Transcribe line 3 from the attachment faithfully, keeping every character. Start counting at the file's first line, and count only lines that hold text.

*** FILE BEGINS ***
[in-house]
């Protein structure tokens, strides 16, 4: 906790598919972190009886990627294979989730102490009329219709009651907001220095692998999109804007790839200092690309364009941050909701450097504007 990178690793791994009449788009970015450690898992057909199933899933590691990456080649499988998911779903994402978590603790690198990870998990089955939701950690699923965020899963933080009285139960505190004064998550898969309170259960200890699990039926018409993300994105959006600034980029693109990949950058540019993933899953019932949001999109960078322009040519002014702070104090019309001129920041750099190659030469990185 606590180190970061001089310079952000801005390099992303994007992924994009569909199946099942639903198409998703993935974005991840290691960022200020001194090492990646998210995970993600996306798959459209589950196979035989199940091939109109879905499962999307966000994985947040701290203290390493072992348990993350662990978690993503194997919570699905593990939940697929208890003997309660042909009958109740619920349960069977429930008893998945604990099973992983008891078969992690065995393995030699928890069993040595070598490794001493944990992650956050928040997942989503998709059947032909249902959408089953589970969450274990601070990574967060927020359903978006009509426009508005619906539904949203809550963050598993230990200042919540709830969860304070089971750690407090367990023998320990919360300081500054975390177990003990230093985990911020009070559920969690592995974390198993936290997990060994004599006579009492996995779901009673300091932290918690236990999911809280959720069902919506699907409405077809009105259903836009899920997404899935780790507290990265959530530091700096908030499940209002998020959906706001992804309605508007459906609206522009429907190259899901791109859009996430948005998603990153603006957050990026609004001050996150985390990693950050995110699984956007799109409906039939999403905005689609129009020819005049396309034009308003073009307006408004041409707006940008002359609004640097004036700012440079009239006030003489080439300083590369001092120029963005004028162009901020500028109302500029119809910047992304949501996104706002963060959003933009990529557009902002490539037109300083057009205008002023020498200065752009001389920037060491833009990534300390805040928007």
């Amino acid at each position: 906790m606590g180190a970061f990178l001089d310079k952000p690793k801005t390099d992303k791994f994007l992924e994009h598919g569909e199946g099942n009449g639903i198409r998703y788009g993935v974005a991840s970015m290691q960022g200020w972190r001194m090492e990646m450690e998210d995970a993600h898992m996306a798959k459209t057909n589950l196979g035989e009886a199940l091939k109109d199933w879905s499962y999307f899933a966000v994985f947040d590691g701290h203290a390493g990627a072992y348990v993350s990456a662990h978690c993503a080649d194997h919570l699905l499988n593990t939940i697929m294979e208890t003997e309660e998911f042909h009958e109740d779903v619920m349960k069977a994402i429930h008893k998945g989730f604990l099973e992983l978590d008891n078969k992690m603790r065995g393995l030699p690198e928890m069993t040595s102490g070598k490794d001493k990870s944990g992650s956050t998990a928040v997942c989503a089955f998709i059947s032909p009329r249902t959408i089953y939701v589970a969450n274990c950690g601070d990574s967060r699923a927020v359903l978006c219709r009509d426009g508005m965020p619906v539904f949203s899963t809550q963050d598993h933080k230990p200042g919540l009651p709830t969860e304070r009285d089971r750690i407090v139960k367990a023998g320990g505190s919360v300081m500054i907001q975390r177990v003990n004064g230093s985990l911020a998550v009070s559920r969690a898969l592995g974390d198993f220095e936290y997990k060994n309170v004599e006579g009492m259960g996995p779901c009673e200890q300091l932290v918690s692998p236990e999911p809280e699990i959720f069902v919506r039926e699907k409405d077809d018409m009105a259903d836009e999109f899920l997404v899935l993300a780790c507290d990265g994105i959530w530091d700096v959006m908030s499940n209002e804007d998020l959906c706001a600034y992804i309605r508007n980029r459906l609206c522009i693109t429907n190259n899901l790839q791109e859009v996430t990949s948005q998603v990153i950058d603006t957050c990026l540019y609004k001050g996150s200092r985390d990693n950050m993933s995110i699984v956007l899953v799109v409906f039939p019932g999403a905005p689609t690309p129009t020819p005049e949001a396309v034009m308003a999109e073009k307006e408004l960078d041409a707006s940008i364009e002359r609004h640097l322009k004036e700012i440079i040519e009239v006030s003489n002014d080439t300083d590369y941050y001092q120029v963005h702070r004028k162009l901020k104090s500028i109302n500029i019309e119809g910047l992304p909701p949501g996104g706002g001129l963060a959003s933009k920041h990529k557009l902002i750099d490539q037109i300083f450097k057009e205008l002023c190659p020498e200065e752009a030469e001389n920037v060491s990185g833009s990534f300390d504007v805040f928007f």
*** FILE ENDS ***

């Amino acid at each position: 906790m606590g180190a970061f990178l001089d310079k952000p690793k801005t390099d992303k791994f994007l992924e994009h598919g569909e199946g099942n009449g639903i198409r998703y788009g993935v974005a991840s970015m290691q960022g200020w972190r001194m090492e990646m450690e998210d995970a993600h898992m996306a798959k459209t057909n589950l196979g035989e009886a199940l091939k109109d199933w879905s499962y999307f899933a966000v994985f947040d590691g701290h203290a390493g990627a072992y348990v993350s990456a662990h978690c993503a080649d194997h919570l699905l499988n593990t939940i697929m294979e208890t003997e309660e998911f042909h009958e109740d779903v619920m349960k069977a994402i429930h008893k998945g989730f604990l099973e992983l978590d008891n078969k992690m603790r065995g393995l030699p690198e928890m069993t040595s102490g070598k490794d001493k990870s944990g992650s956050t998990a928040v997942c989503a089955f998709i059947s032909p009329r249902t959408i089953y939701v589970a969450n274990c950690g601070d990574s967060r699923a927020v359903l978006c219709r009509d426009g508005m965020p619906v539904f949203s899963t809550q963050d598993h933080k230990p200042g919540l009651p709830t969860e304070r009285d089971r750690i407090v139960k367990a023998g320990g505190s919360v300081m500054i907001q975390r177990v003990n004064g230093s985990l911020a998550v009070s559920r969690a898969l592995g974390d198993f220095e936290y997990k060994n309170v004599e006579g009492m259960g996995p779901c009673e200890q300091l932290v918690s692998p236990e999911p809280e699990i959720f069902v919506r039926e699907k409405d077809d018409m009105a259903d836009e999109f899920l997404v899935l993300a780790c507290d990265g994105i959530w530091d700096v959006m908030s499940n209002e804007d998020l959906c706001a600034y992804i309605r508007n980029r459906l609206c522009i693109t429907n190259n899901l790839q791109e859009v996430t990949s948005q998603v990153i950058d603006t957050c990026l540019y609004k001050g996150s200092r985390d990693n950050m993933s995110i699984v956007l899953v799109v409906f039939p019932g999403a905005p689609t690309p129009t020819p005049e949001a396309v034009m308003a999109e073009k307006e408004l960078d041409a707006s940008i364009e002359r609004h640097l322009k004036e700012i440079i040519e009239v006030s003489n002014d080439t300083d590369y941050y001092q120029v963005h702070r004028k162009l901020k104090s500028i109302n500029i019309e119809g910047l992304p909701p949501g996104g706002g001129l963060a959003s933009k920041h990529k557009l902002i750099d490539q037109i300083f450097k057009e205008l002023c190659p020498e200065e752009a030469e001389n920037v060491s990185g833009s990534f300390d504007v805040f928007f």